Writing in Managing and Transformation of an African University, former Makerere University vice chancellor, Prof John Pancras Mukasa Ssebuwufu, says: “By calling for the resignation of the president, the students had overstepped the line. This was treason. The army retaliated with unprecedented brutality.”

Halls of residence were not a safe haven anymore. The army stormed the halls and beat up students. Others were made to crawl on their bellies for long distances to their halls of residence.
It was also during that time that Esther Chesire, a Kenyan student residing in Africa Hall, disappeared from Entebbe airport as she tried to go back home.


This raised tension among the students population. With pressure from the Kenyan government, a commission of inquiry into the student’s disappearance was set up.
The situation was made worse when the warden of Africa Hall, Theresa Nanziri, was picked up from the university a day before she was due to testify before the commission on the disappearance of the Kenyan student.
Her body was later discovered on the shores of River Sezibwa riddled with bullets. This instilled fear among students and calmed them down.

Following the invasion that toppled Amin in 1979, there was relative peace within the student’s community despite the tense political atmosphere in the country.

An illustration of Makerere University academic
An illustration of Makerere University academic staff protesting.

However, it was the 1980 General Election that threw Makerere students back in the fray of mainstream politics.
In 1981, the student’s guild leadership led by Opiyo Oloya challenged the results of the 1980 elections.
Edward Galabuzi, then general secretary to the guild, said: “As student leaders, we were challenging government on the elections which we believed were fraudulent. We were also concerned about the abductions and disappearances at campus of both students and lecturers.”

But pro-government youth wings in NUSU and NUYO, were used to counter the student leaders’ anti-government efforts. The protests culminated in the banning of the students’ guild with four of its members fleeing into exile. Security became a point of concern to the chancellor that in his second term Obote never entered the chancellor’s office. Graduation ceremonies were also relocated from the Freedom Square to the Science Quadrangle.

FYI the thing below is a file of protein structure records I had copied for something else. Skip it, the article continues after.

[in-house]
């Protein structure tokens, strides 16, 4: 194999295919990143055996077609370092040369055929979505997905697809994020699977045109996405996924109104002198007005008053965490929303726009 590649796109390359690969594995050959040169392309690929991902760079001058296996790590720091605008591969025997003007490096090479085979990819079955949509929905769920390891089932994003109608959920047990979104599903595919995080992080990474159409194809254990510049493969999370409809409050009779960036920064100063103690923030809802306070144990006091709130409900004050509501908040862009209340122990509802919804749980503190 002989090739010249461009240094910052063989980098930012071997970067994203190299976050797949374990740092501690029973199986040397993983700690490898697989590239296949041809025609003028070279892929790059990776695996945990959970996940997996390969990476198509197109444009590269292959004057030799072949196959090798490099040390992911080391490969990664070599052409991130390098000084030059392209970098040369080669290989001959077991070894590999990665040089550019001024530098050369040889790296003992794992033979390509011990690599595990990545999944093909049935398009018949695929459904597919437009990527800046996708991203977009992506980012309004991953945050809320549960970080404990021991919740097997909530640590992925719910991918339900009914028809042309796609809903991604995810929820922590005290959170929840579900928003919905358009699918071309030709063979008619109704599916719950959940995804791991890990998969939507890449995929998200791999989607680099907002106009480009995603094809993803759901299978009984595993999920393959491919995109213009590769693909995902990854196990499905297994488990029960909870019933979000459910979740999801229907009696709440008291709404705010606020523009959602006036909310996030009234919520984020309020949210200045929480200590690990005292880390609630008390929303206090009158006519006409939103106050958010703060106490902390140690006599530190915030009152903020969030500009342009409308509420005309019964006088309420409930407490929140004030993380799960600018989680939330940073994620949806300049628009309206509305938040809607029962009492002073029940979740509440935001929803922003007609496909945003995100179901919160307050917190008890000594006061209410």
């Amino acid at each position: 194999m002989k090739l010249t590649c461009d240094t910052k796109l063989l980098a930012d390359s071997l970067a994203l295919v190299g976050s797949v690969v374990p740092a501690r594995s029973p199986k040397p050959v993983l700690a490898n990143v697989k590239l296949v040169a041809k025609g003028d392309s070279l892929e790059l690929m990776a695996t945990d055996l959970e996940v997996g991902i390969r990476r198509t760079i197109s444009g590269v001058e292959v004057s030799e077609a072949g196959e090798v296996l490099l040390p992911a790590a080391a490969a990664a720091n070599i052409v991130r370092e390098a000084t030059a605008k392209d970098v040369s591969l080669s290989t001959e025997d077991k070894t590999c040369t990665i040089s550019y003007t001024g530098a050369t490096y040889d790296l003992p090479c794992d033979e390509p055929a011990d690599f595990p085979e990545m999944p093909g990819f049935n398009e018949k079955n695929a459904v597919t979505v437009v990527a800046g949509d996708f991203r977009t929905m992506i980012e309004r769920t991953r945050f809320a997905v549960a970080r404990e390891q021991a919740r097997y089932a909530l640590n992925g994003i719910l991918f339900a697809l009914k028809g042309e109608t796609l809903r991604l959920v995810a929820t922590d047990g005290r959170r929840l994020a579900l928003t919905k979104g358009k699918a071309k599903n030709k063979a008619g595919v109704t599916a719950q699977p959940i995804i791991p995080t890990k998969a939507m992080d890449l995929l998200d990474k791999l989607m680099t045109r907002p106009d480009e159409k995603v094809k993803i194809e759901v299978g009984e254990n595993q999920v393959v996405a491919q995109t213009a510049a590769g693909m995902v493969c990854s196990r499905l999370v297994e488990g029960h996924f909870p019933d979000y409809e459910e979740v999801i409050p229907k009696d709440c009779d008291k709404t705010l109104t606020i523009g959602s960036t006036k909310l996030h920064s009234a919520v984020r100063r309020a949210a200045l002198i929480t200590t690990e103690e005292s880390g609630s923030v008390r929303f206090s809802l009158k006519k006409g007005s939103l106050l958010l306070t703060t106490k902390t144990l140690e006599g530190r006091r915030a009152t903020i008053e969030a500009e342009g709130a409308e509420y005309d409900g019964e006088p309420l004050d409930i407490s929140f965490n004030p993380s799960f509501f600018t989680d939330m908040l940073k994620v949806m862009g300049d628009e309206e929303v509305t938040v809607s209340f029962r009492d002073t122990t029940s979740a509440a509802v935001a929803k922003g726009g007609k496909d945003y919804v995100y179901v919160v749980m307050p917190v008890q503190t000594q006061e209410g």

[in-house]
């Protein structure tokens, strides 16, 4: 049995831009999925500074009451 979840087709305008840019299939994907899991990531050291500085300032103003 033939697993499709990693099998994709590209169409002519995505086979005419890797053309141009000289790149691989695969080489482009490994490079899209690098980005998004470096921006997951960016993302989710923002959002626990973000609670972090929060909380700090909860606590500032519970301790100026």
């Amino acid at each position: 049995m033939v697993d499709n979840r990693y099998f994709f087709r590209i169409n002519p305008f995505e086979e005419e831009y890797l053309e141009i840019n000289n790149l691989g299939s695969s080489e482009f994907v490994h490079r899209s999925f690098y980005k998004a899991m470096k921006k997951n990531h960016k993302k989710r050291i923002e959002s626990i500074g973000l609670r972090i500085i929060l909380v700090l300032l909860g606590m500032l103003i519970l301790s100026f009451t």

It was much later during the Yoweri Museveni regime that graduation ceremonies returned to the Freedom Square, also partly because of the increased number of graduands.

In 1986, Makerere University got its eighth chancellor -- Yoweri Museveni. On his first graduation ceremony, soon after his inauguration, Mr Museveni made his opinion of having someone else as chancellor known.
“He made it clear that he did not want to serve as chancellor for too long. In his opinion, a prominent person in society and not necessarily the Head of State was best suited to occupy the position,” Prof Ssebuwufu says.
Almost 20 years later, his wish came to pass when the Universities and Other Tertiary Institutions Act was amended and it allowed for any other person other than the Head of State to be the chancellor of any public university.

But Museveni’s first challenge at Makerere University came in 1989 when the academic staff laid down their tools in demand for improved remuneration because of the hyperinflation at the time.